Several years before the Second World War, German military planners were already considering strikes on the Soviet industrial sites they would deliver as part of a future invasion. Given the Soviet Union’s vast territory, such missions would require long-range bombers. That prompted the development of Heinkel He 177 Greif, which ultimately came to be Luftwaffe’s only operational long-range heavy bomber. However, the Heinkel He 177 was dubbed the ‘flaming coffin’ by its crews as overheating was the cause of so many engine fires.
The challenge of building a fast heavy bomber with a diving capability
In 1936, the German Ministry of Aviation issued a specification for a fast, long-range, heavy bomber, development of which had long been promoted by Walther Wever, Luftwaffe chief of staff and an advocate of strategic bombing. The aircraft was supposed to be fast enough to outrun enemy fighters and have a long enough range to be able to reach Soviet factories in the Urals. Heinkel received the contract.
To generate enough power to meet those requirements, Heinkel used a pair of Daimler-Benz DB 601 engines coupled to turn a single propeller shaft. These arrangement named Daimler-Benz DB 606 produced 2,600 hp of power. Later variants got a similar combination of two DB 605 engines, collectively designated as DB 610 and producing 2,950 hp. The aircraft thus effectively had four engines turning two propellers. Minimizing drag to meet the speed requirements was paramount. That is why Heinkel did not have each of the four engines installed separately and turning its own propeller.
The Greif had a top speed of 303 mph. Although that was less than its creators had expected, it was still a very decent figure, slightly above that of B-24 Liberator or B-17 Flying Fortress. The range was also impressive—even though also a little below expectations—3,400 mi. Again, better than that of the B-24 or the B-17.
Among the reasons of the He 177’s slightly disappointing performance was that the ministry specification actually had mutually exclusive requirements. Namely, this aircraft, conceived as a long-range heavy bomber, also had to have a 60 degrees diving attack capability. That meant that in addition to high speed and long range, the aircraft would also have to be very sturdy. But strengthening the airframe also increased its weight.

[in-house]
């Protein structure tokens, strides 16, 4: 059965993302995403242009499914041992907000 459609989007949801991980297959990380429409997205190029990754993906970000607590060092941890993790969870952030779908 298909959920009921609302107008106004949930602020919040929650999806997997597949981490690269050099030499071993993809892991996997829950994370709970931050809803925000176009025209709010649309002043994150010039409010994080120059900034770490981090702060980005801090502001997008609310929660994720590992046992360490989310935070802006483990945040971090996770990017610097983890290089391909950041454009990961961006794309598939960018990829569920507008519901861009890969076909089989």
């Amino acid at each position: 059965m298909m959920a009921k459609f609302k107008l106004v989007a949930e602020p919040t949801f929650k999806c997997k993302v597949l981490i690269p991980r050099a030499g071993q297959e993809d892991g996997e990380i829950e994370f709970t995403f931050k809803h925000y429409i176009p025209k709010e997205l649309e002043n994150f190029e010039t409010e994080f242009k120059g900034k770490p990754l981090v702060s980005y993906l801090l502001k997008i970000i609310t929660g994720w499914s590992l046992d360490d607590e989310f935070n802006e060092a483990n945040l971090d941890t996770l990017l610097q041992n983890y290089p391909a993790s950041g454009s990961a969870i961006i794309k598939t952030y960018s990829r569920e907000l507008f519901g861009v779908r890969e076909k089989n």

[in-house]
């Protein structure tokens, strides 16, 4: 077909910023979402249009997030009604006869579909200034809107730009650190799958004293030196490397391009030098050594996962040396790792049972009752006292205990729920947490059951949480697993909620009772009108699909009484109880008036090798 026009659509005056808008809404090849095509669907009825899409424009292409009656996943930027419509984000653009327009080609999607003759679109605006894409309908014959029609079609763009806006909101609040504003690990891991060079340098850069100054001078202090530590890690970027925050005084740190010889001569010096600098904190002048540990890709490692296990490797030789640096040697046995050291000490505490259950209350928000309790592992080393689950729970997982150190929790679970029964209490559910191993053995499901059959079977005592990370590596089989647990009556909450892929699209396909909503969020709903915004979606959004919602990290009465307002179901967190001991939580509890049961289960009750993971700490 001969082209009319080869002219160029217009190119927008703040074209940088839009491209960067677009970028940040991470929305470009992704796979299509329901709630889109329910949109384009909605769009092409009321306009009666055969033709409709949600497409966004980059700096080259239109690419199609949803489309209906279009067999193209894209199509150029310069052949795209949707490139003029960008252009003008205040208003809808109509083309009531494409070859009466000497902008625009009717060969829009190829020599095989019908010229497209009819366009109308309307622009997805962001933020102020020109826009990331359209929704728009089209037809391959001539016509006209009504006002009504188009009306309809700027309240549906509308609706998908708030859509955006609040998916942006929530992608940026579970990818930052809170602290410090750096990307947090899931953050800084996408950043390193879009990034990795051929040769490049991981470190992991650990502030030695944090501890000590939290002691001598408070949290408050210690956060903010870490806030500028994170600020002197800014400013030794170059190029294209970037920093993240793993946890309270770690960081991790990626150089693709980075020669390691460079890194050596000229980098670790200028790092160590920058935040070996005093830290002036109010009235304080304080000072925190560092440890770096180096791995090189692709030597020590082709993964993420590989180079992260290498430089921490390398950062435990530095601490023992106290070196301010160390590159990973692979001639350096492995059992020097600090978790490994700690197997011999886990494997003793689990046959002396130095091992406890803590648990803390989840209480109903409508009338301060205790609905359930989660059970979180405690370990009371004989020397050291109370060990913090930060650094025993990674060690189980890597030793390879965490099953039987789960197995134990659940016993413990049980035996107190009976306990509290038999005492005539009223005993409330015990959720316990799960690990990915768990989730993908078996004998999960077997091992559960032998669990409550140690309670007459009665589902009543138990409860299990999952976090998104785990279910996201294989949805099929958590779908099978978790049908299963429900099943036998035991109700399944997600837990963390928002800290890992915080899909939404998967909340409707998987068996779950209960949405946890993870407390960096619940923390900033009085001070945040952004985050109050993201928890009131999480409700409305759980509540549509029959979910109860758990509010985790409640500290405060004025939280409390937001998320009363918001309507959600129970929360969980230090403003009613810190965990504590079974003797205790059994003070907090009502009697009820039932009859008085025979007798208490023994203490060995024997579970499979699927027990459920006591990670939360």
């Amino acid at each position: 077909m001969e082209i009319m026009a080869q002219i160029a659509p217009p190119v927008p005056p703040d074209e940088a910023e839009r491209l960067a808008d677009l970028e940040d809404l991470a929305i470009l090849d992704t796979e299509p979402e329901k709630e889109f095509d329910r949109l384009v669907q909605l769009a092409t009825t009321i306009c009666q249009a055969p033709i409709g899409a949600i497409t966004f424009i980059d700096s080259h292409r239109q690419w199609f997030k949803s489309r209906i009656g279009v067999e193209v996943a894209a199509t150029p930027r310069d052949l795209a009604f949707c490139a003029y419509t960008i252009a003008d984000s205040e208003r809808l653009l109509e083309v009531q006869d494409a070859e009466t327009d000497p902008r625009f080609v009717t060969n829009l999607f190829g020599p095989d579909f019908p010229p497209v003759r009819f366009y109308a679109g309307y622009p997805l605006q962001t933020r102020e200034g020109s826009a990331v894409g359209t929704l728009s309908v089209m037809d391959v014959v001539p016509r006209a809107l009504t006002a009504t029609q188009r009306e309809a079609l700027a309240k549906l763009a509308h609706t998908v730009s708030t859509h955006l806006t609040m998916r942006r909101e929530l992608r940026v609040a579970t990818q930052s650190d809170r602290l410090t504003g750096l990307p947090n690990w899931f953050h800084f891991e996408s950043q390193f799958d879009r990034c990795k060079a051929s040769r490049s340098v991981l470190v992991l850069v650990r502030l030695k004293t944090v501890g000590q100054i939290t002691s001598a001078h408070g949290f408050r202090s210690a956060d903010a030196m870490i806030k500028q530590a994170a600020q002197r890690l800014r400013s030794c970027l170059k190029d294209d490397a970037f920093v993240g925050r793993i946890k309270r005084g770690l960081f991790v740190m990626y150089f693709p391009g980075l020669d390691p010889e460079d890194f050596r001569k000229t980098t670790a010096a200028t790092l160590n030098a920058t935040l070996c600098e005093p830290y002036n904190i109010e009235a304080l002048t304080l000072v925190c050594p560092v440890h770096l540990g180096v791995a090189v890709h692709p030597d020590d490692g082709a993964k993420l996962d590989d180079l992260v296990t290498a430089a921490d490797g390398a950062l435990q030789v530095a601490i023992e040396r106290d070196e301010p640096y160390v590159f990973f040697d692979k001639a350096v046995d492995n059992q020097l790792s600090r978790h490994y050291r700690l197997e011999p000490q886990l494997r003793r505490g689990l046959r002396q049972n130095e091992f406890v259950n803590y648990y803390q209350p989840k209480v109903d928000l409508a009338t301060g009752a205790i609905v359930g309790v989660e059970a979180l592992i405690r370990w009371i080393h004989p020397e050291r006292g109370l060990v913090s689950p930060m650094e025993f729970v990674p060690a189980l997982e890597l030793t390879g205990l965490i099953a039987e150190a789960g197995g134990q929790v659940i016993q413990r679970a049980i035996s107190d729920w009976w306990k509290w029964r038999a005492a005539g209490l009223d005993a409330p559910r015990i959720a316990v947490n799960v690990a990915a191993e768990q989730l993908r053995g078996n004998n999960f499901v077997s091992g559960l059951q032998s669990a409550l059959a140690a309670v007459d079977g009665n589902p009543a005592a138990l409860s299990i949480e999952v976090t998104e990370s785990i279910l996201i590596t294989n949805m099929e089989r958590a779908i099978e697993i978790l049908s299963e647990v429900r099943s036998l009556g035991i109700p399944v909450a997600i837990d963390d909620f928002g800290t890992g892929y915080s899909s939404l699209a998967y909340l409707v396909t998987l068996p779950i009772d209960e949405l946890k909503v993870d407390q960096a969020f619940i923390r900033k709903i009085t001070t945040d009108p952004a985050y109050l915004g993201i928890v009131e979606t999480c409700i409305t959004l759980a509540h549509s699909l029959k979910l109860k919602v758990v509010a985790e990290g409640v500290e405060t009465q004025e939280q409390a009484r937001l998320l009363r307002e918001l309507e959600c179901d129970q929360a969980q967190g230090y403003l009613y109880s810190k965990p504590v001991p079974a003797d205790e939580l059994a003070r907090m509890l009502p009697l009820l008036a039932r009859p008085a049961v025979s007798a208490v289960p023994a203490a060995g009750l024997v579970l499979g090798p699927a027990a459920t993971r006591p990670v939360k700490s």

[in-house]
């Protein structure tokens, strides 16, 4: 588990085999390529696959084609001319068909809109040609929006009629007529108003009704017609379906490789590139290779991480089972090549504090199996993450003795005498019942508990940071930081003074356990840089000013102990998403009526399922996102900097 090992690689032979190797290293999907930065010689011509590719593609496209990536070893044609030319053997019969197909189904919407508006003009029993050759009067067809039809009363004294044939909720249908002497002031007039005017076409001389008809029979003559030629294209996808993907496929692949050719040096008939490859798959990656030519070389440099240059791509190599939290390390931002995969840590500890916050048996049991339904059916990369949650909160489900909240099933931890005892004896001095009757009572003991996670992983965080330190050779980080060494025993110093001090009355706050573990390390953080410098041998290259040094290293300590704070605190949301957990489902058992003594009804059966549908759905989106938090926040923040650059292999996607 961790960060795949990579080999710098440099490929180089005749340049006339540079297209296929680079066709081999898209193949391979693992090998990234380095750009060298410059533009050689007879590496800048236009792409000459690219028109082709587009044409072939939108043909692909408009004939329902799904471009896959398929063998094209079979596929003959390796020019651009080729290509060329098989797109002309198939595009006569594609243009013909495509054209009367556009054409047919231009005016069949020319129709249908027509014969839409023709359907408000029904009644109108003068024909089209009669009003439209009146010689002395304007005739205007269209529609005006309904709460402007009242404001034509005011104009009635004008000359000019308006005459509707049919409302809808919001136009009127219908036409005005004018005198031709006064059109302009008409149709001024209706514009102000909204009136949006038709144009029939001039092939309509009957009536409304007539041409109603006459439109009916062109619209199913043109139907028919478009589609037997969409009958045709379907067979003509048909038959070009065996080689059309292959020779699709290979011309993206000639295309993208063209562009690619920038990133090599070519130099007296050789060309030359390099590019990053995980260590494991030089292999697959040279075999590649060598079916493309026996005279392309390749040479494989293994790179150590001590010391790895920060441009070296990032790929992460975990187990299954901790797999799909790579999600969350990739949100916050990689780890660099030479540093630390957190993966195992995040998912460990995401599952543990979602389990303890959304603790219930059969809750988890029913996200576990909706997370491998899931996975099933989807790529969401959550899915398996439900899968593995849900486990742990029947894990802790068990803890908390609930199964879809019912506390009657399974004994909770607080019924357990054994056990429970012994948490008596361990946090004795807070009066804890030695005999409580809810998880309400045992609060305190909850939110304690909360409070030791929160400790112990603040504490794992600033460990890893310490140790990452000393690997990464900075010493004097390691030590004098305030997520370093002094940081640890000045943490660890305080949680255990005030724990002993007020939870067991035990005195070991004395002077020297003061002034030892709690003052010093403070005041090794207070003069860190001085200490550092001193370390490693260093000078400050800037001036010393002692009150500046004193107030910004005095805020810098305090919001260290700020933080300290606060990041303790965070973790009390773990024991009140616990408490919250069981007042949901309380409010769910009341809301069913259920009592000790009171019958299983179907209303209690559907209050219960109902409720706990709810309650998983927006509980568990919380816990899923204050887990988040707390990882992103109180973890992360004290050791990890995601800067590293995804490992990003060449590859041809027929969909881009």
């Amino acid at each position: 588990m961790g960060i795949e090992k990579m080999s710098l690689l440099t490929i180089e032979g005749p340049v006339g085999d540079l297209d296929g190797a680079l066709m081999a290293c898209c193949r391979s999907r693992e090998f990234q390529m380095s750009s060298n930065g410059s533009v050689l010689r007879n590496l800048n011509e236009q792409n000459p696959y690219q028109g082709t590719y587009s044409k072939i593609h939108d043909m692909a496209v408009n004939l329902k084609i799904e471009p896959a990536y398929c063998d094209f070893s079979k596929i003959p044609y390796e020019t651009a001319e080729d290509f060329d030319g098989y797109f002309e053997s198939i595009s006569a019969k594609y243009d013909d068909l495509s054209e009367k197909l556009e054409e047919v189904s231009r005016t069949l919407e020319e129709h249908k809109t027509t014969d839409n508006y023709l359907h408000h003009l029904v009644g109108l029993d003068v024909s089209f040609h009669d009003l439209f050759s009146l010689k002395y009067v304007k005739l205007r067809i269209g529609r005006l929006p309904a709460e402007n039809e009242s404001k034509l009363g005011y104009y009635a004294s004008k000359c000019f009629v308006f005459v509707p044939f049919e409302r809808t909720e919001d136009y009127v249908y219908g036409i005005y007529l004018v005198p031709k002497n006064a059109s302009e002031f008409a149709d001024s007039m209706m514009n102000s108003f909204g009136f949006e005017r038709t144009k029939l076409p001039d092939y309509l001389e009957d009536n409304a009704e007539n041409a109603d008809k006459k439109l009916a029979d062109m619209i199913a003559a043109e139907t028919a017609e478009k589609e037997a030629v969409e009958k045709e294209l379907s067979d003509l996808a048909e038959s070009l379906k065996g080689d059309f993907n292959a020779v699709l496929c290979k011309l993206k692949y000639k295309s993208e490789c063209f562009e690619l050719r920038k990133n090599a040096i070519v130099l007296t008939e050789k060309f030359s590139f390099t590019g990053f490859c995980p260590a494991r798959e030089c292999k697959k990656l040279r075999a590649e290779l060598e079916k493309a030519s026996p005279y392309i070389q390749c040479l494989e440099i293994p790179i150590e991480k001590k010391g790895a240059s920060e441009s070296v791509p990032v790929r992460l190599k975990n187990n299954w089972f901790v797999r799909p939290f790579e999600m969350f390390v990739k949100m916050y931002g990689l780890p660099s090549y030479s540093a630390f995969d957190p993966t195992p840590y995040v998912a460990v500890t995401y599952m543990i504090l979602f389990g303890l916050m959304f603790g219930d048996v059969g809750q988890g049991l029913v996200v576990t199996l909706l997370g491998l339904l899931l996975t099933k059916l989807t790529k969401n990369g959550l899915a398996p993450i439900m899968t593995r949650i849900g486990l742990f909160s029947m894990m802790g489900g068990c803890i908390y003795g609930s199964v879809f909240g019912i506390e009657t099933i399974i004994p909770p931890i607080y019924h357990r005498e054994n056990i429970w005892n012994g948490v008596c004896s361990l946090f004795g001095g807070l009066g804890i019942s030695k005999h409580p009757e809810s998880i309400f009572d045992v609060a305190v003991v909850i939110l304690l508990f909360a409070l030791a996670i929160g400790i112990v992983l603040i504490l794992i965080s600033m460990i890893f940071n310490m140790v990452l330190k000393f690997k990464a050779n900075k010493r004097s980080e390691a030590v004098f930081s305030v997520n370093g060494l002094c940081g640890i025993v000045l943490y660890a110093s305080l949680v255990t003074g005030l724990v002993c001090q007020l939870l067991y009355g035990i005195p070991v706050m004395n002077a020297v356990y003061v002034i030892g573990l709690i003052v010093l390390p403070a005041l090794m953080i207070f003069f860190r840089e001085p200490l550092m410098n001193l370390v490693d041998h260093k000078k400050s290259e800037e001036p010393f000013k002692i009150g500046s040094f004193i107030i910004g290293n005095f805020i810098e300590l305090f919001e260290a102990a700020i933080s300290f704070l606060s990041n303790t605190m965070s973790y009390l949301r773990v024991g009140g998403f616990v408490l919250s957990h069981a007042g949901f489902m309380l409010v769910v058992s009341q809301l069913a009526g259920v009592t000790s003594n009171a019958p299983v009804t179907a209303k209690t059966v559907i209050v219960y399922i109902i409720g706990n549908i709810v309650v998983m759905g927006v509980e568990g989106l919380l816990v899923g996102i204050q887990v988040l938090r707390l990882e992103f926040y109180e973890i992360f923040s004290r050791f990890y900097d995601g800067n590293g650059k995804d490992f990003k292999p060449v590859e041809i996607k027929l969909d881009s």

A long way to combat service
The first prototype of the He 177 performed its maiden flight in November 1939. But that was only the beginning of a very long road. Several prototypes were lost during the testing phase due to problems with tail surfaces and engines. Staggering 25 out of 35 pre-production He 177 A-0 aircraft were lost in accidents or fires.
While very powerful, the Greif’s engines crammed in pairs into a single nacelle were prone to overheating and catching fire in flight. That earned the plane such monikers among the Luftwaffe personnel as “flying lighter” and “flaming coffin.” Redesigning the tail unit and further strengthening the fuselage took about two years and it was only by the late 1942 that the Greif started entering service with the Luftwaffe with many problems still unresolved.
Debuting as a transport
One of the first uses of Greif, soon after its introduction into service was not as a bomber, but as a transport aircraft. It was employed in the airlift supplying German Sixth Army trapped in Stalingrad in the cold winter of 1942-43. However, the airlift in general failed miserably, and so did He 177s in particular, which carried less cargo than He 111s and were unsuitable for the highly needed medevac role.
Operating as a heavy bomber
In the Stalingrad campaign the Greif was also first used in its primary bomber role. However, results were meager, seven planes were lost to enemy fire, and after just thirteen missions Greif operations were suspended. Still under development at the time, the Greif missed Luftwaffe’s operation Blitz in 1940. However, in early 1944 it took part in another German strategic bombing campaign against Britain, the operation Steinbock, also known as “Baby Blitz.” To avoid fighter attacks and anti-aircraft fire, He 177 crews climbed to over 20,000 ft.
They would then attack their targets in a shallow dive, flying at speeds exceeding 400 mhp. While this tactic might have helped reduce losses of He 177, it also affected the accuracy of bombing. Besides, many aircraft were actually forced to return to base due to persisting engine problems. The He 177 was also used on the Eastern Front in mid-1944 in high-altitude bombing raids on railway targets in the city of Velikiye Luki. In those raids Greifs attacked in three large formations of about 30 aircraft each.
Maritime aircraft and other roles
In the spring of 1944, He 177 A-5/R6 aircraft began flying attack and reconnaissance missions over the Atlantic. Some tests were also conducted to investigate the use of He 177 to attack enemy ships with radio-controlled Hs 293 and FX 1400 missiles, as well as Fritz X glide bombs and LT 50 glider torpedoes. He 177’s another intended usage was destroying the Allied bomber formations by firing rockets at them from below. For this purpose, several airframes were modified by installing batteries of rockets. This variant was dubbed Grosszerstörer. However, there is no evidence of it ever actually being used in combat.
In total, more than 1,100 of He 177 of all variants were built, but most of them never even became operational. And many of those that did were lost to engine fires and other mishaps rather than to enemy action. The aircraft’s inherent design flaws ultimately prompted Germany to stop the production of He 177 by June of 1944. And in August, amid ever more acute shortages of fuel, which was desperately needed for fighter aircraft countering the Allied bombing raids, Greifs were withdrawn from operational service.